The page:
Another panelist, Frances Mutuku Nguli from PeaceNet Kenya, said that traditional conflicts over land between cattle herders and farmers have escalated and left many Kenyans dead and wounded, with the trafficking of arms proliferating beyond state control.

The uncontrolled arms trade also indirectly hinders development efforts and exacerbates poverty, said the ambassador of Norway to the U.N., Mona Juul. Jamaica, for example, has suffered an estimated cumulative loss of 57 percent of its GDP because of crime.

One of the biggest problems in controlling illegal arms trade is state complicity, said Brigadier-General Mujahid Alam, head of the Pretoria Office of the U.N. Mission to the Democratic Republic of Congo (MONUC).

“It is not about so-called diversion of arms into the hands or armed groups which goes unseen. Most arms enter the country legally and are purposefully made illegal by complicity of national and regional authorities, with DRC as the most devastating example”, he said.

So what could a new treaty to control arms trade really achieve? Are states, and the arms companies that work within them, likely to stick to the ATT – and what happens when they do not?

Paul van den IJssel, the Dutch ambassador to the Conference on Disarmament, told IPS that some governments like that of the United States may fear that the ATT will interfere with sovereignty and national security, but that fear is unfounded since governments will keep their right to legally sell and buy weapons for the purpose of “national self-defence and law enforcement”.

Van den Ijssel and Debbie Hillier, a policy adviser with Oxfam, stressed that it is the responsibility of exporter states, in dialogue with arms companies, to follow a case-by-case risk assessment based on the foreseeable likelihood the weapons would be misused to harm civilians. However, it remains unclear what the consequences of non-compliance would be.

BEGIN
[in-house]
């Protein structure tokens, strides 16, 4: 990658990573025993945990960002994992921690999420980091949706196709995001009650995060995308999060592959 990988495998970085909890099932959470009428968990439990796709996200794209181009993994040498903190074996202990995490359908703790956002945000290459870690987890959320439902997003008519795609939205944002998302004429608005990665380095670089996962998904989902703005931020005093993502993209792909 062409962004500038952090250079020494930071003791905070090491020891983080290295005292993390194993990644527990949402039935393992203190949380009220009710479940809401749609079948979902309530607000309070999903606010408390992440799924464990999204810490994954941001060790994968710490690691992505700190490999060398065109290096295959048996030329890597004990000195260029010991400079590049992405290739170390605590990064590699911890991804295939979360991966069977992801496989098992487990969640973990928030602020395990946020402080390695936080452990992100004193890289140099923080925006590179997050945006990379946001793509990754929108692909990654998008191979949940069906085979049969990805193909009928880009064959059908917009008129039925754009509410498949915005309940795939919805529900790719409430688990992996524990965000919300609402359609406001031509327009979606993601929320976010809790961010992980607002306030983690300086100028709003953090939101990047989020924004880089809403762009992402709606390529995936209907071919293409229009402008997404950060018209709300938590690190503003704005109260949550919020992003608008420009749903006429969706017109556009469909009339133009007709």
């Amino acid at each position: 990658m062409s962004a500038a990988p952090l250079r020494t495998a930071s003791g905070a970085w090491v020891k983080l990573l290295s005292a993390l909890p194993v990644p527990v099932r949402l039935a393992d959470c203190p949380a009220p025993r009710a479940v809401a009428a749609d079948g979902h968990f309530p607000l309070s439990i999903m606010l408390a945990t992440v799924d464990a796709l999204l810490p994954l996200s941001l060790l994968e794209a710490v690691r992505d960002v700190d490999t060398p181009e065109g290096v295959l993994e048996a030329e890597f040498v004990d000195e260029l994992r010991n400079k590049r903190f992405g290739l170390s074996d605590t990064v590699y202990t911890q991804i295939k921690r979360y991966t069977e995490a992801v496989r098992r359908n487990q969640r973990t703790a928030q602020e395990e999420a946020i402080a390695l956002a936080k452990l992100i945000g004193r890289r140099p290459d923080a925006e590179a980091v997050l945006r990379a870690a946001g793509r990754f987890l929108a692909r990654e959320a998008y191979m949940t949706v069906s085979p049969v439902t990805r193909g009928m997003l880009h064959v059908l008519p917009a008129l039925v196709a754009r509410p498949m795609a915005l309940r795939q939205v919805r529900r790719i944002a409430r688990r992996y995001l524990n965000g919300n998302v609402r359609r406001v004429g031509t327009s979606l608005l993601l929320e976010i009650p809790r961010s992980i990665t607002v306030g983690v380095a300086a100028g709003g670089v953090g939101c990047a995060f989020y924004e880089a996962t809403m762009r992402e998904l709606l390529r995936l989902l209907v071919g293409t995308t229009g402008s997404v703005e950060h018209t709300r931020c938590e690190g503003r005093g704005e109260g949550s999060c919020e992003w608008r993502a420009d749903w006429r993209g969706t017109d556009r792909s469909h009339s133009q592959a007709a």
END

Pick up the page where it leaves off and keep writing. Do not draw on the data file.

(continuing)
While there are examples of arms suppliers being brought justice – the most prominent being the Russian dealer Viktor Bout, who was arrested in 2008 and inspired the Hollywood film “Lord of War” – an international treaty would make it much harder “for any warlord to obtain new arms and ammunition”, said Jeremy Hobbs, head of Oxfam International.

While governments are often complicit in shady arms deals, the actual transactions are usually conducted by intermediaries which operate on the border of legality and illegality, such as Aerocom, a Moldovan air cargo firm; Henrich Thomet, a Swiss arms broker; and Bao Ping Ma/Poly Technologies, a Chinese arms manufacturing firm, some of which were allegedly involved in violating U.N. arms embargos on Angola, Liberia and DRC, as reported by Amnesty last month.

Hobbs said that “eight out of every 10 governments want to get an Arms Trade Treaty agreed and ordinary citizens are calling for one too. This month we need the majority of enlightened countries at the U.N. to make it happen. An intransigent few cannot be allowed to keep their foot on the brakes forever.”